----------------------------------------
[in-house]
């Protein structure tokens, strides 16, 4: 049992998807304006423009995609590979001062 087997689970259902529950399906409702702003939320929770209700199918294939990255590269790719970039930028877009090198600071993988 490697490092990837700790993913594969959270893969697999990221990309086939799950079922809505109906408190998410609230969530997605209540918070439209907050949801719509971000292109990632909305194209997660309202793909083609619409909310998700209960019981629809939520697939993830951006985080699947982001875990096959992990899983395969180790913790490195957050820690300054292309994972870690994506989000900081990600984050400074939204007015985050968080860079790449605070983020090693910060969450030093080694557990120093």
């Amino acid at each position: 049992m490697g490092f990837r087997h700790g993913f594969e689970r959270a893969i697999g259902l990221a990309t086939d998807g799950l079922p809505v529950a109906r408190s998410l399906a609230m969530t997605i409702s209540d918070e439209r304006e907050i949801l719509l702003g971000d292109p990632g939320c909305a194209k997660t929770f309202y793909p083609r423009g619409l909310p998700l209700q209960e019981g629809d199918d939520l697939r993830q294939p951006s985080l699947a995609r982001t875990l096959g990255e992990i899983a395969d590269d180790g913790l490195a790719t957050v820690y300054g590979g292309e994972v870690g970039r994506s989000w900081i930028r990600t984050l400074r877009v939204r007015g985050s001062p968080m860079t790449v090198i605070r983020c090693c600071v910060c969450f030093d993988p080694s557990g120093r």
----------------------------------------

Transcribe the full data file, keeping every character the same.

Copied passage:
[in-house]
């Protein structure tokens, strides 16, 4: 049992998807304006423009995609590979001062 087997689970259902529950399906409702702003939320929770209700199918294939990255590269790719970039930028877009090198600071993988 490697490092990837700790993913594969959270893969697999990221990309086939799950079922809505109906408190998410609230969530997605209540918070439209907050949801719509971000292109990632909305194209997660309202793909083609619409909310998700209960019981629809939520697939993830951006985080699947982001875990096959992990899983395969180790913790490195957050820690300054292309994972870690994506989000900081990600984050400074939204007015985050968080860079790449605070983020090693910060969450030093080694557990120093």
């Amino acid at each position: 049992m490697g490092f990837r087997h700790g993913f594969e689970r959270a893969i697999g259902l990221a990309t086939d998807g799950l079922p809505v529950a109906r408190s998410l399906a609230m969530t997605i409702s209540d918070e439209r304006e907050i949801l719509l702003g971000d292109p990632g939320c909305a194209k997660t929770f309202y793909p083609r423009g619409l909310p998700l209700q209960e019981g629809d199918d939520l697939r993830q294939p951006s985080l699947a995609r982001t875990l096959g990255e992990i899983a395969d590269d180790g913790l490195a790719t957050v820690y300054g590979g292309e994972v870690g970039r994506s989000w900081i930028r990600t984050l400074r877009v939204r007015g985050s001062p968080m860079t790449v090198i605070r983020c090693c600071v910060c969450f030093d993988p080694s557990g120093r």